Saturday, February 25, 2023

Tornado and Damaging Wind Outlook: 2pm Sunday to 3am Monday


Tornado Forecast
The yellow area has an enhanced risk of tornadoes, especially in the late afternoon and into the early evening. The brown areas have a significant risk of tornadoes that will last into the evening (darkness). These tornadoes will be difficult, if not impossible, to see coming. So, if a tornado warning is issued do not go outside trying to see the storm. The bright green area is where I would say, "I can't rule out a tornado" but I don't think the chances require special preparation. 

Damaging Wind Forecast
In my 4-category risk communication system...
  • Purple has an extreme risk of damaging winds, with gusts stronger than 75 mph. Power failures are quite likely. 
  • Red has a high risk of damaging winds with gusts stronger than 75 mph. Note: This is based on the Storm Prediction Center's forecast. I do believe the "red" risk should be taken an additional 1-2 counties farther north in Kansas. Power failures are possible. 
  • The yellow area in southwest Missouri and northwest Arkansas (hatching) has an enhanced risk of thunderstorm wind gusts stronger than 60 mph.
  • The unhatched yellow area has a significant risk of gusts above 60 mph. 

Advice For People in the Forecast Path

Given that we are moving into "tornado season..."

Make sure you have at least two independent sources of storm warnings! The forward motion of these storms will be 50-60mph, so if tornado warning or a warning of winds 80 mph or stronger is issued, there will be no time to lose -- get to shelter immediately.

Because the threat will continue after dark, I recommend StormWarn. It will call you if your home is in the path of a tornado or damaging winds (≥80 mph) for just $25/year. I make no money from your subscription; but I helped design it and believe in it. It allows you to retire for the night knowing that if the NWS issues a warning for dangerous conditions, you will receive via phone.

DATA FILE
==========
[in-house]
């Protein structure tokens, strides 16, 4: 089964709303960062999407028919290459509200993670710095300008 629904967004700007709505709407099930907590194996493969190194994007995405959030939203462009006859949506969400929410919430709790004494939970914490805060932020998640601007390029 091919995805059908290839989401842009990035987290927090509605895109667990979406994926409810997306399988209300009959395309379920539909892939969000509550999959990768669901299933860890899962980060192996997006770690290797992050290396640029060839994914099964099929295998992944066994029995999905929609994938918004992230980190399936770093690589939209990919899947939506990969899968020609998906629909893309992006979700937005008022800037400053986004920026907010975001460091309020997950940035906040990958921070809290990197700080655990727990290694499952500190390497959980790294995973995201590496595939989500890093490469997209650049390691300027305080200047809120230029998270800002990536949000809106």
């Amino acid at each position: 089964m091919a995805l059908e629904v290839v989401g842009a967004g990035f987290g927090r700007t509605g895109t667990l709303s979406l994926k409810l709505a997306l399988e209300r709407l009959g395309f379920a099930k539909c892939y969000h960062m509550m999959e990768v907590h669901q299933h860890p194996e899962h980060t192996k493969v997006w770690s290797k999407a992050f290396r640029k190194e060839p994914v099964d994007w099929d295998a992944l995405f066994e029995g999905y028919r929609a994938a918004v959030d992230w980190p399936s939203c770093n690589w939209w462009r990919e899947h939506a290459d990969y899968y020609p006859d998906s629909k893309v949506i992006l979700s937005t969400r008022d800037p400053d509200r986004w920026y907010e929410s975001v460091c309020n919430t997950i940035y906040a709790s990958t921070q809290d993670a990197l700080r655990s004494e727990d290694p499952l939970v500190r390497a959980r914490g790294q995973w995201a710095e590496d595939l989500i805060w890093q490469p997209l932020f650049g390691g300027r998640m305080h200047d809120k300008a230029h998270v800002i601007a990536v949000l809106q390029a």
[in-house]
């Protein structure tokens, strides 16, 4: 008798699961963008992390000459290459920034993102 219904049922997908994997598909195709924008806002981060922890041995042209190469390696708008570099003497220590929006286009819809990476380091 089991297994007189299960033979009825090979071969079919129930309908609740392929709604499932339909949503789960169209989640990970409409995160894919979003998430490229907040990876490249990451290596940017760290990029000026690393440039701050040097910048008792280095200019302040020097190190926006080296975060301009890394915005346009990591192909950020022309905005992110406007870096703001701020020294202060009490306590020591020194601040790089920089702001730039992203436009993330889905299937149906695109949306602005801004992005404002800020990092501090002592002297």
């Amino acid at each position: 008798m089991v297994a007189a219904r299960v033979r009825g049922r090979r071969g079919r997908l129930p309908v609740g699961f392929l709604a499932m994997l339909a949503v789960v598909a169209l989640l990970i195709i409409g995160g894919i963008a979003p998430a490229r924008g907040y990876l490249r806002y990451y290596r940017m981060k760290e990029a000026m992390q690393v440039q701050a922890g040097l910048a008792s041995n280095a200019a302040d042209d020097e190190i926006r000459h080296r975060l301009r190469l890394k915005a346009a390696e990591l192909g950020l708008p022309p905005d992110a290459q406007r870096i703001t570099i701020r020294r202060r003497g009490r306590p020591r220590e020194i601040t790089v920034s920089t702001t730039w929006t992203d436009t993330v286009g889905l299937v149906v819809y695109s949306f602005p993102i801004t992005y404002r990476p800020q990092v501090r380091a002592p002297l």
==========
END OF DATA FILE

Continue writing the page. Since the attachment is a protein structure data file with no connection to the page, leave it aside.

I also recommend activating the FCC's Wireless Emergency Alerts (WEA) on your smartphone. If you have an iPhone, go to "Notifications" and scroll down. Below is the way to get storm warnings and very little else (the way I want it).
Another good source is the AccuWeather App, which tracks your position and gives you warnings based on your current location. It is free, but there are advertisements. 

Once you have your warnings set up:
  • If you have infirm friends or relatives, make provisions for them when a tornado or severe thunderstorm watch is issued. The storms will be far to fast for you to drive somewhere when a warning is issued. 
  • If you are in the areas with a relatively high risk of power failures, make sure your auto is fueled, that you have plenty of cash, and if you have medicines that require refrigeration, that you have a way to make sure they stay cold. 

Discussion for Meteorologists of Sunday's Threat

This is an unusual early season situation where I am leaning on synoptic climatology to a great deal along with a study I did of conditions that breed nighttime tornadoes. 

A "bomb cyclone" will occur in Kansas with pressures dropping 25 mb in just 12 hours. In the northeast third of the state, there will be an area where (for the public) pressures are forecasted to drop below 29.00 inches. Combined with very high SRH and rising evening temperatures, localized conditions may breed tornadoes along the line or any low-topped supercell ahead of the line. 

The rapid pressure falls, the strong, negatively-tilted short-wave, and strong difluence aloft centered over the northern half of Oklahoma -- when combined with a strong push of dry air from west Texas -- should be enough to generate extreme surface gusts. By early evening 500mb winds into southwest Oklahoma should exceed 120 knots. With the dry air, some of that will mix downward and, when it does, gusts may exceed 80 mph. 

No comments:

Post a Comment